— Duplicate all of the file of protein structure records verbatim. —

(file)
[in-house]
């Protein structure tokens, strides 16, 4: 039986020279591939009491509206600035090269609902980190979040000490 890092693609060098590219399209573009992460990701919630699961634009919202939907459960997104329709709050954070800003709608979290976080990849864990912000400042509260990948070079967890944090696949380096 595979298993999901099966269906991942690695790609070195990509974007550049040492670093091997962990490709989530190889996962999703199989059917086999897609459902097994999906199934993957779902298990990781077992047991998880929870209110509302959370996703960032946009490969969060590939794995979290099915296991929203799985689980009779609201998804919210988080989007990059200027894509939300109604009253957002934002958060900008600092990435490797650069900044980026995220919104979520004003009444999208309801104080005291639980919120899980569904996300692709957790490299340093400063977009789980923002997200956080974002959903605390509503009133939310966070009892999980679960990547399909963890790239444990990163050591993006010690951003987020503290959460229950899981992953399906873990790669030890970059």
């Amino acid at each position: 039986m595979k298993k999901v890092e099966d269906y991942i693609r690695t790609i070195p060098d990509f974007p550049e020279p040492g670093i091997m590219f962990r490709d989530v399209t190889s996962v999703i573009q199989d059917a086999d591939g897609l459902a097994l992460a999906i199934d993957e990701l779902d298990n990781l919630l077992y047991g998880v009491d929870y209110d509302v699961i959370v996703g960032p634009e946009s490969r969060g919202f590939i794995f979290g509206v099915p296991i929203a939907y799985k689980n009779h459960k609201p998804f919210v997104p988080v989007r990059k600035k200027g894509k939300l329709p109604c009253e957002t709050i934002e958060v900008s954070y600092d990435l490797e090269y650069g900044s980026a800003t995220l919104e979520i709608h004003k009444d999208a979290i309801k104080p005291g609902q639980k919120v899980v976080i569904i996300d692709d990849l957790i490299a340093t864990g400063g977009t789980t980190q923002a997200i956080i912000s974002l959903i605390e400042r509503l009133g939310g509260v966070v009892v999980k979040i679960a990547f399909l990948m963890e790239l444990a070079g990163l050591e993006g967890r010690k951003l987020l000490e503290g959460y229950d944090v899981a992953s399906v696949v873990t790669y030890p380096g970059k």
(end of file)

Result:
[in-house]
């Protein structure tokens, strides 16, 4: 039986020279591939009491509206600035090269609902980190979040000490 890092693609060098590219399209573009992460990701919630699961634009919202939907459960997104329709709050954070800003709608979290976080990849864990912000400042509260990948070079967890944090696949380096 595979298993999901099966269906991942690695790609070195990509974007550049040492670093091997962990490709989530190889996962999703199989059917086999897609459902097994999906199934993957779902298990990781077992047991998880929870209110509302959370996703960032946009490969969060590939794995979290099915296991929203799985689980009779609201998804919210988080989007990059200027894509939300109604009253957002934002958060900008600092990435490797650069900044980026995220919104979520004003009444999208309801104080005291639980919120899980569904996300692709957790490299340093400063977009789980923002997200956080974002959903605390509503009133939310966070009892999980679960990547399909963890790239444990990163050591993006010690951003987020503290959460229950899981992953399906873990790669030890970059």
């Amino acid at each position: 039986m595979k298993k999901v890092e099966d269906y991942i693609r690695t790609i070195p060098d990509f974007p550049e020279p040492g670093i091997m590219f962990r490709d989530v399209t190889s996962v999703i573009q199989d059917a086999d591939g897609l459902a097994l992460a999906i199934d993957e990701l779902d298990n990781l919630l077992y047991g998880v009491d929870y209110d509302v699961i959370v996703g960032p634009e946009s490969r969060g919202f590939i794995f979290g509206v099915p296991i929203a939907y799985k689980n009779h459960k609201p998804f919210v997104p988080v989007r990059k600035k200027g894509k939300l329709p109604c009253e957002t709050i934002e958060v900008s954070y600092d990435l490797e090269y650069g900044s980026a800003t995220l919104e979520i709608h004003k009444d999208a979290i309801k104080p005291g609902q639980k919120v899980v976080i569904i996300d692709d990849l957790i490299a340093t864990g400063g977009t789980t980190q923002a997200i956080i912000s974002l959903i605390e400042r509503l009133g939310g509260v966070v009892v999980k979040i679960a990547f399909l990948m963890e790239l444990a070079g990163l050591e993006g967890r010690k951003l987020l000490e503290g959460y229950d944090v899981a992953s399906v696949v873990t790669y030890p380096g970059k």